This study assessed health behaviors and preferences for wellness programs among employees of a worksite serving Alaska Native-people. Village-based Community Health Aides/Practitioners (CHA/Ps) were compared with all other employees on health indicators and program preferences. Using a cross-sectional design, all 1290 employees at the Yukon Kuskokwim Health Corporation (YKHC) in Western Alaska were invited in 2015 to participate in a 30-item online survey. Items assessed health behaviors, perceived stress, resiliency, and preferences for wellness topics and program delivery formats. Respondents (n = 429) were 77% female and 57% Alaska Natives. CHA/Ps (n = 46) were more likely than all other employees (n = 383) to currently use tobacco (59% vs. 36%; p = 0.003). After adjusting for covariates, greater stress levels were associated (p = 0.013) with increased likelihood of tobacco use. Employees reported lower than recommended levels of physical activity; 74% had a Body Mass Index (BMI) indicating overweight or obese. Top preferences for wellness topics were for eating healthy (55%), physical activity (50%), weight loss (49%), reducing stress (49%), and better sleep (41%). CHA/Ps reported greater interest in tobacco cessation than did other employees (37% vs. 21%; p = 0.016). Preferred program delivery format among employees was in-person (51%). The findings are important because tailored wellness programs have not been previously evaluated among employees of worksites serving Alaska Native people. Promoting healthy lifestyles among CHAP/s and other YKHC employees could ultimately have downstream effects on the health of Alaska Native patients and communities.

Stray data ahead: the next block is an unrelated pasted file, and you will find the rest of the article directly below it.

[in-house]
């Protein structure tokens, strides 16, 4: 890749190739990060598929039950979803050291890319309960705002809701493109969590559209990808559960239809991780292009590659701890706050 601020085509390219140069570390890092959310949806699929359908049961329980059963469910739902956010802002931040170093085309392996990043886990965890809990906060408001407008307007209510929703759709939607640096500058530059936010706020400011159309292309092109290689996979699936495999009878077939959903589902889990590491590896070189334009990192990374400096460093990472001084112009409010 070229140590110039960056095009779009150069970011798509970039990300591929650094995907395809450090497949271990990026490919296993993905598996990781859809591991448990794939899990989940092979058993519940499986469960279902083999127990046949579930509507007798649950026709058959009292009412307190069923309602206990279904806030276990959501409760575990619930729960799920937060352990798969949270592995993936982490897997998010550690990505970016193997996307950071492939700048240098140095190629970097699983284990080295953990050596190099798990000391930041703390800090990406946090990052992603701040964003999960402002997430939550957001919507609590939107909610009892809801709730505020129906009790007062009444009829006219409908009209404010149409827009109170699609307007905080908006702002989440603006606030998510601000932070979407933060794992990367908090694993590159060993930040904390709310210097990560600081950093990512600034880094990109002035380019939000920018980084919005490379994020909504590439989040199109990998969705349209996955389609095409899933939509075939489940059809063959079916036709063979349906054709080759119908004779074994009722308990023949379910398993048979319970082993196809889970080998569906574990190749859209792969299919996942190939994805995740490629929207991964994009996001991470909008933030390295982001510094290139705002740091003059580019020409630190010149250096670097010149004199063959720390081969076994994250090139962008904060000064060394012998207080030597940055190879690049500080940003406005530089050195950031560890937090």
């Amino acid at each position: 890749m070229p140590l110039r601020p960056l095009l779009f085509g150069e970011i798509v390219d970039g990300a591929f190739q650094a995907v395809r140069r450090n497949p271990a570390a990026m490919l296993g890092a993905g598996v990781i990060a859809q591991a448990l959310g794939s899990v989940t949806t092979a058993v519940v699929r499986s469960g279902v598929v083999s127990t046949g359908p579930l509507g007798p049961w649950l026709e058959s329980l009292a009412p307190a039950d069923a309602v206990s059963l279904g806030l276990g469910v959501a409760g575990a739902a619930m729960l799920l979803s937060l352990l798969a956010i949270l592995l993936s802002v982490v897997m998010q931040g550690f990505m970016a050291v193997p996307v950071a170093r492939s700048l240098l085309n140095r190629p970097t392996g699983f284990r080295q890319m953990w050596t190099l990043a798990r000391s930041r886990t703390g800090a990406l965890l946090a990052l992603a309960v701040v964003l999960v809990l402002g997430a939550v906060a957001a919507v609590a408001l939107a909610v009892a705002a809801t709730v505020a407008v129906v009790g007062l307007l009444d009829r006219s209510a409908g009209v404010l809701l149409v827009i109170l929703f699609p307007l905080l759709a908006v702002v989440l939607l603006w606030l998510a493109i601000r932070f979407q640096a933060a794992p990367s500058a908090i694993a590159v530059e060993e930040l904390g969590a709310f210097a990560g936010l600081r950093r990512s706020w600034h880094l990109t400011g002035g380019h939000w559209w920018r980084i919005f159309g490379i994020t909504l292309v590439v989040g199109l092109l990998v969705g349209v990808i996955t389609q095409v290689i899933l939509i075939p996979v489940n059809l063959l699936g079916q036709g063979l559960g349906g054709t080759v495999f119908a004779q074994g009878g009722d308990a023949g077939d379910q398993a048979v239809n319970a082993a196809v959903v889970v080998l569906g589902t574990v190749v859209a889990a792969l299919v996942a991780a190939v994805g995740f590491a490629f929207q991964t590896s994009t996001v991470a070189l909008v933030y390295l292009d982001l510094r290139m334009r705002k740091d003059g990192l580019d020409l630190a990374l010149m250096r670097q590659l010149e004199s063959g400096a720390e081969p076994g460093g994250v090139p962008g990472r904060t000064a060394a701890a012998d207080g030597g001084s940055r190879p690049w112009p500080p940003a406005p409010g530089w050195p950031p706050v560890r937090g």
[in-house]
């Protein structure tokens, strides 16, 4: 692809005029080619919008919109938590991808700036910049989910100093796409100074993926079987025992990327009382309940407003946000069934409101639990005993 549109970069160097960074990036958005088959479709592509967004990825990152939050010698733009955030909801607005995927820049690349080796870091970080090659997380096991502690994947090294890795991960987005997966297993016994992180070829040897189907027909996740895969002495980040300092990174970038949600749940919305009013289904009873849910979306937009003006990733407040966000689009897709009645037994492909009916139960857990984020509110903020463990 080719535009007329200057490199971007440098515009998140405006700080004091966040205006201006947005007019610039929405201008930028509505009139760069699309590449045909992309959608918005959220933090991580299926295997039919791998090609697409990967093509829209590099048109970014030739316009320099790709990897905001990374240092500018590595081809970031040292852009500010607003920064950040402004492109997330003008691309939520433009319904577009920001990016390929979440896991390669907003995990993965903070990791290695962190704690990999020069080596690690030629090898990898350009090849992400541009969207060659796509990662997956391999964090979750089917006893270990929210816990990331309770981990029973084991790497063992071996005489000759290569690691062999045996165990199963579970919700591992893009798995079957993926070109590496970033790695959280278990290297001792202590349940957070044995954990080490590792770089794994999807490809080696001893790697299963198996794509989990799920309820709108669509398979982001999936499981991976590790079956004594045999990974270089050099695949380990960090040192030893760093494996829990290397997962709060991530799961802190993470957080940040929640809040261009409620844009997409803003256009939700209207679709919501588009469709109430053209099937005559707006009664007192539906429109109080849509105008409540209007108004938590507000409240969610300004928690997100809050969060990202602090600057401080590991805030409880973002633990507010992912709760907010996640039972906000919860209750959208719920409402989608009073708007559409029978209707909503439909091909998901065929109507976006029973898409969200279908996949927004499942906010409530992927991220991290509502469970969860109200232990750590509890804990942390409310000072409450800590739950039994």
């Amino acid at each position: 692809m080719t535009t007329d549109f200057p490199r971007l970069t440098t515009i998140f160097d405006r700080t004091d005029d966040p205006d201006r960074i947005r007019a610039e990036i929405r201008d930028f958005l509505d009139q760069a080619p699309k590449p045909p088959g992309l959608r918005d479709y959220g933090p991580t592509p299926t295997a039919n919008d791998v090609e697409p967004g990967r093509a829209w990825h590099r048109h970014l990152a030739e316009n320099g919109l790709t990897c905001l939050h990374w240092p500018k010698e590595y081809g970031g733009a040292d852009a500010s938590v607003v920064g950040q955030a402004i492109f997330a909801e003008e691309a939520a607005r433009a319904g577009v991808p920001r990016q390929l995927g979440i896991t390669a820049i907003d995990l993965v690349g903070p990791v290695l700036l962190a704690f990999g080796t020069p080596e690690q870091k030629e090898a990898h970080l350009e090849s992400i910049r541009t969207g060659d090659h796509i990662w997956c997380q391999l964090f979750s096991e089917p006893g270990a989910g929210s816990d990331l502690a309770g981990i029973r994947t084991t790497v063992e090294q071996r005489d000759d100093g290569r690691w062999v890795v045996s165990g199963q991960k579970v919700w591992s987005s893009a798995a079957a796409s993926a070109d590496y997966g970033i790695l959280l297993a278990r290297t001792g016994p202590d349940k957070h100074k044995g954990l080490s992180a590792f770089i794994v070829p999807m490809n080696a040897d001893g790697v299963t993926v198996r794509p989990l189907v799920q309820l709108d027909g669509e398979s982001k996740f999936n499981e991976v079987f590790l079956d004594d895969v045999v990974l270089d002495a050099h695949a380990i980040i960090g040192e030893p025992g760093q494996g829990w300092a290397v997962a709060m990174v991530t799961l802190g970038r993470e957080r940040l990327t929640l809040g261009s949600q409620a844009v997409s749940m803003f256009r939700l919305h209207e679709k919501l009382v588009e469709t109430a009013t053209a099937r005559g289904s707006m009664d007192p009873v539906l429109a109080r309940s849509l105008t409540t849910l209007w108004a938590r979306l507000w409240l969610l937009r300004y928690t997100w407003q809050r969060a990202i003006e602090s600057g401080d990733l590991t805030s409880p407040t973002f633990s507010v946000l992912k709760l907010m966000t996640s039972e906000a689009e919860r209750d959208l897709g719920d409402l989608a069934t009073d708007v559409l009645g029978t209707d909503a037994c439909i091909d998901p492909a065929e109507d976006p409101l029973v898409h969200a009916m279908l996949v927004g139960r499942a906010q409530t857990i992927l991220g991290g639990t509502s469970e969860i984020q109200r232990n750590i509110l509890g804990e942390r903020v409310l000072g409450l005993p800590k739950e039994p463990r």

|Original language||English (US)|
|Number of pages||8|
|Journal||Preventive Medicine Reports|
|State||Published - Jun 1 2017|
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- Alaska Native